Library Gingerbread contest (library director)

ideas from continuum of care
Ideas… from Continuum of Care
  • Homeless youth committee
  • Roadmap to Graduation
  • Calendars
  • Food pantry extended hours
  • Feed the body. Feed the mind.
  • Goodwill Youth initiative
  • Re-bicycle Lenawee
  • Norma Dell Courage to Care award
ideas from churches
Ideas… from churches
  • Shoe vouchers
  • Sock it to me Sunday
  • Undy Sundy
  • Drop your underwear here
  • Blanket project
ideas from schools professional development
Ideas… from schools, professional development
  • Partners in Hope Scholarship
  • Lenawee County Homeless Education Conference
  • Hope Award
  • Chuck a duck for a buck (varsity club)
  • Paper drives (no newspaper needed)
ideas necessity is the mother of invention
Ideas… necessity is the mother of invention
  • Tacos for taxis
  • Promise Project
  • Support the girls
did you know you are working in
Drop out prevention

Suicide prevention

GLBT awareness

College readiness

Reading readiness

Special education

Parent involvement

Migrant education

Adult literacy

Teen pregnancy prevention

Substance abuse

Women’s rights

Domestic violence

Child abuse and neglect

Safe children

Human trafficking

Social justice

Ending poverty

Ending hunger

…and education and homelessness

Did you know you are working in:
sources
Sources:
  • Tucker, J., Edelen, M., Ellickson, P., & Klein, D. (2011). Running Away From Home: A Longitudinal Study of Adolescent Risk Factors and Young Adult Outcomes. Journal of Adolescence, 40(5), 507–518.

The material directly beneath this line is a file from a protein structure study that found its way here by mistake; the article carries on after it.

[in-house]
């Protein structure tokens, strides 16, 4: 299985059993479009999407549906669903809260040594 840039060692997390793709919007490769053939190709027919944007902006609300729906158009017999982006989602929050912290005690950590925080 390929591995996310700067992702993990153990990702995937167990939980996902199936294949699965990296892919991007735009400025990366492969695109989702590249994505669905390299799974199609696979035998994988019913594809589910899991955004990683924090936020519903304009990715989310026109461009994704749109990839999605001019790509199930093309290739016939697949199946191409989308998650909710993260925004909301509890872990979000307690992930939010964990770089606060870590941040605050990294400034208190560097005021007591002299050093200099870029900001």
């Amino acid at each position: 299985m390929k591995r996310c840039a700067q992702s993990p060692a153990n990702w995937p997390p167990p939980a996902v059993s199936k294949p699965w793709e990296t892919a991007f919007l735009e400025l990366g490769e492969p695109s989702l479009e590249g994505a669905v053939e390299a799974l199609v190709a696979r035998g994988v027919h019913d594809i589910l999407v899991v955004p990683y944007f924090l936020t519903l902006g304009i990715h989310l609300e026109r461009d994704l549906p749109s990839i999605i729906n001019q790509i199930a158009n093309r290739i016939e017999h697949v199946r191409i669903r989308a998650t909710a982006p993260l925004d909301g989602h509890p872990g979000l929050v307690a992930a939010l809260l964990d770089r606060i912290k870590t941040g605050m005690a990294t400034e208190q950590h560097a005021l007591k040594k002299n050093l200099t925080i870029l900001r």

• Hammer, H., Finkelhor, D., & Sedlak, A. (2002). Runaway / Thrownaway Children: National Estimates and Characteristics. Office of Juvenile Justice and Delinquency Prevention.
slide35
“Someday I will tell my grandchildren,

‘Your great-grandmother was a part of the movement to allow all children to go to school. I know it is hard to believe, but schools once kept children out or made them change schools all the time, just because the children were homeless. It wasn’t like it is today. We actually had kids who were hungry and couldn’t go to a doctor because they didn’t have money. Your great-grandmother helped fix that.’

Today we can’t imagine women not having the vote and someday we won’t be able to imagine children not being allowed to go to school.”

-Christian McCullough